Acclaimed Artist Moses Amik Beaver Found Dead in Thunder Bay Jail

The family of influential artist Moses Amik Beaver is demanding answers after their loved one was found dead in his cell at the Thunder Bay Jail on Monday, February 13, 2017. The 59-year-old Beaver struggled with mental health issues and those close to him want to know why he was being held in jail and not a health care facility. Jails in Canada are too often used by the state as holding centers for Indigenous people in need of health care not punishment, even well after health care issues have been identified.

Local Indigenous leaders, including Johnny Yellowhead, chief of the Nibinamik (Summer Beaver) band in northwestern Ontario, where Moses Beaver’s family lived has called for a full public examination into Beaver’s death and what might have been done to help him. He could not say why Beaver was in custody but reported that he had expressed concern about depression and blackouts.

In a prepared statement released Thursday, February 16, 2017, Grand Chief Alvin Fiddler of the Nishnawbe Aski First Nation said:

“The sudden and unexplained death of Moses Beaver was devastating to his family and everyone in Nibinamik. For Moses to die under these circumstances is troubling on so many levels, especially as his death has not been officially acknowledged by those responsible for his care. We are doing everything possible to support Chief and Council and the family of Moses Beaver, and we will demand an investigation into the circumstances around his passing.” (quoted in Talaga and Edwards 2017b).

Said Chief Yellowhead: “Our dear friend Moses Beaver had struggled for many years with mental health issues but we do not understand why he was in custody or the circumstances that led to his death. It is clear that Moses needed professional help and a psychiatric assessment, and we demand to know why this didn’t happen” (quoted in Talaga and Edwards 2017b).

Thunder Bay art gallery owner JP Fraser remembers the artists whose work his gallery has featured: “He was a very gentle person. He was a very warm, welcoming, outgoing and caring man. His painting skills will be a great loss to the artistic community. And what a waste of a life. He should have had treatment” (quoted in Talaga and Edwards 2017a).

Fraser identified the Thunder Bay Jail as the wrong place to hold someone with mental illness (a fact clear to many except police it seems). In his view: “It is just not a place for someone with mental-health issues” (quoted in Talaga and Edwards 2017a). One issue that emerges in city after city in Canada is that mental health services and funding are insufficient while police budgets continue to increase even as crime rates drop.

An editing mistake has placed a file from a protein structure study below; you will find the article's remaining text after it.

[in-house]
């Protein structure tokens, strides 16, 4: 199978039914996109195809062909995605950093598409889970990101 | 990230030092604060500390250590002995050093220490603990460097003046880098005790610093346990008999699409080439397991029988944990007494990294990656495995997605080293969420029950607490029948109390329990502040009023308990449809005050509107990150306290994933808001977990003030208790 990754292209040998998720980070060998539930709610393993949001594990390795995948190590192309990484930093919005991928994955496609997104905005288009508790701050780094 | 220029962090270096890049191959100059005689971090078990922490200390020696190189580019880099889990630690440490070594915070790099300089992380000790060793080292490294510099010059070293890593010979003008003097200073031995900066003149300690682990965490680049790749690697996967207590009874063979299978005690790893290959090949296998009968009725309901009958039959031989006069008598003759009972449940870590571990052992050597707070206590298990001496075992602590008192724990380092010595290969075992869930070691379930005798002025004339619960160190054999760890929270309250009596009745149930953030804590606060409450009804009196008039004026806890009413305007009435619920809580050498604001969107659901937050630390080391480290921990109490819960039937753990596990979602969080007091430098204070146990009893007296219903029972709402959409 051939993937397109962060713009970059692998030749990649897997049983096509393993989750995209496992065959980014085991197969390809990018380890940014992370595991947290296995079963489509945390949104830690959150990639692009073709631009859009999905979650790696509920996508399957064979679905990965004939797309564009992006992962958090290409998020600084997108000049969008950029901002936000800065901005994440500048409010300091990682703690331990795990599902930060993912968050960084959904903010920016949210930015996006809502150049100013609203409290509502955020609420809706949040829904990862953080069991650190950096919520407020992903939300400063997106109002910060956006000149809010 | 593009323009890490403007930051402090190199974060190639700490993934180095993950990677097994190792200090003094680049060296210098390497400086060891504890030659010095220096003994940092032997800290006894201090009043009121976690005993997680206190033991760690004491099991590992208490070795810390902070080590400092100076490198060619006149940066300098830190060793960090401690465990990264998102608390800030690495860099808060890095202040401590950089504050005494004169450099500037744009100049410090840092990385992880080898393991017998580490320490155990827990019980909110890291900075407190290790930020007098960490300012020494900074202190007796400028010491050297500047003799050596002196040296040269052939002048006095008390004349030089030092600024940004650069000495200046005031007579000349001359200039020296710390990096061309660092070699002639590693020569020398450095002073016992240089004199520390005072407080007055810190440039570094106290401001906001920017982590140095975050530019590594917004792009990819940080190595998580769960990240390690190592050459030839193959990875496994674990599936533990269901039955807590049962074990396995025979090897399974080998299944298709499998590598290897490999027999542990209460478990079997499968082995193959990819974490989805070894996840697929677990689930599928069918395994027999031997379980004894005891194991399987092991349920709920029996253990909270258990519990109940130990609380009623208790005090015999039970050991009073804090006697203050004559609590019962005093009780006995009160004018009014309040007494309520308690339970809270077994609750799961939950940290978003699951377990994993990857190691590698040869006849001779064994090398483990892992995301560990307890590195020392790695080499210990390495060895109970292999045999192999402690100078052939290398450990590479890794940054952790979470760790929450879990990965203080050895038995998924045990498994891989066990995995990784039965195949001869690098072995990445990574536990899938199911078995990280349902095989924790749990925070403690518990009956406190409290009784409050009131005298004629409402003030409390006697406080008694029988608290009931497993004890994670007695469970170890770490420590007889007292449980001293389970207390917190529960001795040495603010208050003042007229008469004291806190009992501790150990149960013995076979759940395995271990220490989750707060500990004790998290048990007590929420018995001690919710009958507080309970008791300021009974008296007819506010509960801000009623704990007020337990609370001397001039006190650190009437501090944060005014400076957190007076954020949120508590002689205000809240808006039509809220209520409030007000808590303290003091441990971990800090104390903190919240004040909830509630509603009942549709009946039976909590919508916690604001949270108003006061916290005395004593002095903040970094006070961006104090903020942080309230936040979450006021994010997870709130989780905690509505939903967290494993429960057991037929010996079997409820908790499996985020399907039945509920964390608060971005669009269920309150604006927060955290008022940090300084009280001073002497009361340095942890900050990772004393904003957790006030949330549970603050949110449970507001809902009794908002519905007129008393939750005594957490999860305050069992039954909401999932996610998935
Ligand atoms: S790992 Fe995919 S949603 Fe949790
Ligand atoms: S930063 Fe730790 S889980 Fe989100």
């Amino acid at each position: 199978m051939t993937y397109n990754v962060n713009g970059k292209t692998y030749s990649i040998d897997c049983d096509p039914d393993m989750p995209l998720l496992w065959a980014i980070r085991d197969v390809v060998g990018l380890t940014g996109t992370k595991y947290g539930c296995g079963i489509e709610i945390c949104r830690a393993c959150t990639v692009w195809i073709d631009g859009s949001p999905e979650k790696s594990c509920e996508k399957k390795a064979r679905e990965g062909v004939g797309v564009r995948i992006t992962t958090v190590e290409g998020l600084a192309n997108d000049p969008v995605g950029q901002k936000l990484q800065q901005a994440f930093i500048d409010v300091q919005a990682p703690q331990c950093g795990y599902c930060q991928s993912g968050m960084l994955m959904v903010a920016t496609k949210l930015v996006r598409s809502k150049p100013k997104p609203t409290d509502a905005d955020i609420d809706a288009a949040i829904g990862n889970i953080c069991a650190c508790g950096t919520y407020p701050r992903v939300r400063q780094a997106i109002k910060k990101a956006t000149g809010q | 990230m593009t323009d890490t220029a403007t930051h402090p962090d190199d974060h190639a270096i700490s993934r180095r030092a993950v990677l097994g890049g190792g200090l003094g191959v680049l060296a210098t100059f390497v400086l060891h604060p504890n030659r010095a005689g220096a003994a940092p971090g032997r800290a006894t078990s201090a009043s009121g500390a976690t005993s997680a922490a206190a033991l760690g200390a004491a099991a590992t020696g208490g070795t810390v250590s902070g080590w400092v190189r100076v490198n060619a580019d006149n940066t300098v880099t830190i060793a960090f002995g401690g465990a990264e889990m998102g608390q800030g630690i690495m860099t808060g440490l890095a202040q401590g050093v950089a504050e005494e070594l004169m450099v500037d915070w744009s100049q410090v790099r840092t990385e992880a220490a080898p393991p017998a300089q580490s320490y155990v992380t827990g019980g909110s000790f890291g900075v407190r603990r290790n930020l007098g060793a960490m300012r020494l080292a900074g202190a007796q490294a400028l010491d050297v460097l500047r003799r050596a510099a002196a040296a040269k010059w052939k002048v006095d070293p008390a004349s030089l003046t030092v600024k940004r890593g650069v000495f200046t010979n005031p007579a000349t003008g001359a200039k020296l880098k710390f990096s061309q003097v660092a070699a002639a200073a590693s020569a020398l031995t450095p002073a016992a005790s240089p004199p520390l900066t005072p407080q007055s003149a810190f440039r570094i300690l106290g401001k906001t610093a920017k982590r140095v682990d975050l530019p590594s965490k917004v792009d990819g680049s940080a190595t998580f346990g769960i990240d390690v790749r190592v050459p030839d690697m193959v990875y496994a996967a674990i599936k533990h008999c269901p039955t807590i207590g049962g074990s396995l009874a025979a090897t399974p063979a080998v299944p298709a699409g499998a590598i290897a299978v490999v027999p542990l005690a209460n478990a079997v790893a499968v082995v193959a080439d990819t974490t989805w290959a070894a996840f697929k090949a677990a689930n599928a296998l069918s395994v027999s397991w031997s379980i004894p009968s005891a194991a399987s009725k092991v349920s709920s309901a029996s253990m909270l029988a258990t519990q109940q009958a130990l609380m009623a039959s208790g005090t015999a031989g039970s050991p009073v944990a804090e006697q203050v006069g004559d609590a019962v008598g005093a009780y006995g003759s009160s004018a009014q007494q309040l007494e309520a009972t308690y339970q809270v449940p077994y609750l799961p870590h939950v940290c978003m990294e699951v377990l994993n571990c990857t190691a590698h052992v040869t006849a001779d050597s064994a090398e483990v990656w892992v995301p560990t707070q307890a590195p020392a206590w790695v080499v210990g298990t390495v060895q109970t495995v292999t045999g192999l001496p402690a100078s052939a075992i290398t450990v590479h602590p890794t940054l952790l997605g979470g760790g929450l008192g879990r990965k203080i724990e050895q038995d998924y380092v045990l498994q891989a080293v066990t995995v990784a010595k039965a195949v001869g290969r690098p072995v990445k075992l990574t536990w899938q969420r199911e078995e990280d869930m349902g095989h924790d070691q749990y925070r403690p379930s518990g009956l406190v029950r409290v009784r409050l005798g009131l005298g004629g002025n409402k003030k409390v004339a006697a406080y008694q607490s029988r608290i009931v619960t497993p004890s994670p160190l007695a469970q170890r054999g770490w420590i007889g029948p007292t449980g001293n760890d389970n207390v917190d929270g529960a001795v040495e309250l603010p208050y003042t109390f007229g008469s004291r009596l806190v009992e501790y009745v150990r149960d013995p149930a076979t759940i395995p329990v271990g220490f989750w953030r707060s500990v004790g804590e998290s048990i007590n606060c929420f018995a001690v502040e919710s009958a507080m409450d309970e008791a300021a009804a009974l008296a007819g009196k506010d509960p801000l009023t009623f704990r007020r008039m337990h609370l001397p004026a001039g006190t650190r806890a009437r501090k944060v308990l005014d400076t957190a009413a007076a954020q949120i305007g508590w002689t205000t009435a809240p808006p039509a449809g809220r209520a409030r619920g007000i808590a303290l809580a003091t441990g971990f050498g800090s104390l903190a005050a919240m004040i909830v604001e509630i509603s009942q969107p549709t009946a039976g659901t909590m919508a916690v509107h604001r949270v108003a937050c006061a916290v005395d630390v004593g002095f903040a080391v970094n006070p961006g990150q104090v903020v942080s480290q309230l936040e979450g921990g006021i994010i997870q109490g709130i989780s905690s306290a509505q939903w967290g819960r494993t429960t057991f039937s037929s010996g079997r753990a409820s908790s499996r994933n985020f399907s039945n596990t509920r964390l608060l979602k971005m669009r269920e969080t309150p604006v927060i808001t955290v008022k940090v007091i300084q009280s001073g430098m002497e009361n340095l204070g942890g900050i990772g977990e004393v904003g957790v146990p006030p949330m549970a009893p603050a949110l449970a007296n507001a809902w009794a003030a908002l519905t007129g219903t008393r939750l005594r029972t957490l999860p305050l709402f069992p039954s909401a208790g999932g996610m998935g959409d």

This point is emphasized by Johnny Yellowhead: “I wish there was better health care. He wanted to get better. He asked me to help” (quoted in Talaga and Edwards 2017a).

Thunder Bay Police and jail officials have refused to comment on either why Beaver was being held in custody or on the circumstances of his death. A spokesperson for the Ministry of Community Safety and Correctional Services confirmed that there was a death in the jail on Monday but would not say more.

The Thunder Bay Jail is already quite notorious in the Canadian context. It is the very facility where Indigenous youth Adam Capay (23) was held in solitary confinement for more than four years before public pressure pushed provincial authorities to change his conditions.

Moses Amik Beaver painted in the vivid Woodlands style associated with Ojibwe artist Norval Morrisseau. He was well known for his depictions of spirits and animals, painted in vivid colors and outlined in black. He was also very much appreciated for his work with children in local schools.


Further Reading

Talaga, Tanya and Peter Edwards. 2017a. “First Nations Artist Dies in Thunder Bay Jail and Days Later Grieving Sister Killed in Car Crash.” Toronto Star. February 15.

Talaga, Tanya and Peter Edwards. 2017b. “First Nations Leaders Demand Investigation into Moses Amik Beaver’s Death.” Toronto Star. February 16.

Leave a Reply

Fill in your details below or click an icon to log in: Logo

You are commenting using your account. Log Out /  Change )

Google photo

You are commenting using your Google account. Log Out /  Change )

Twitter picture

You are commenting using your Twitter account. Log Out /  Change )

Facebook photo

You are commenting using your Facebook account. Log Out /  Change )

Connecting to %s

%d bloggers like this: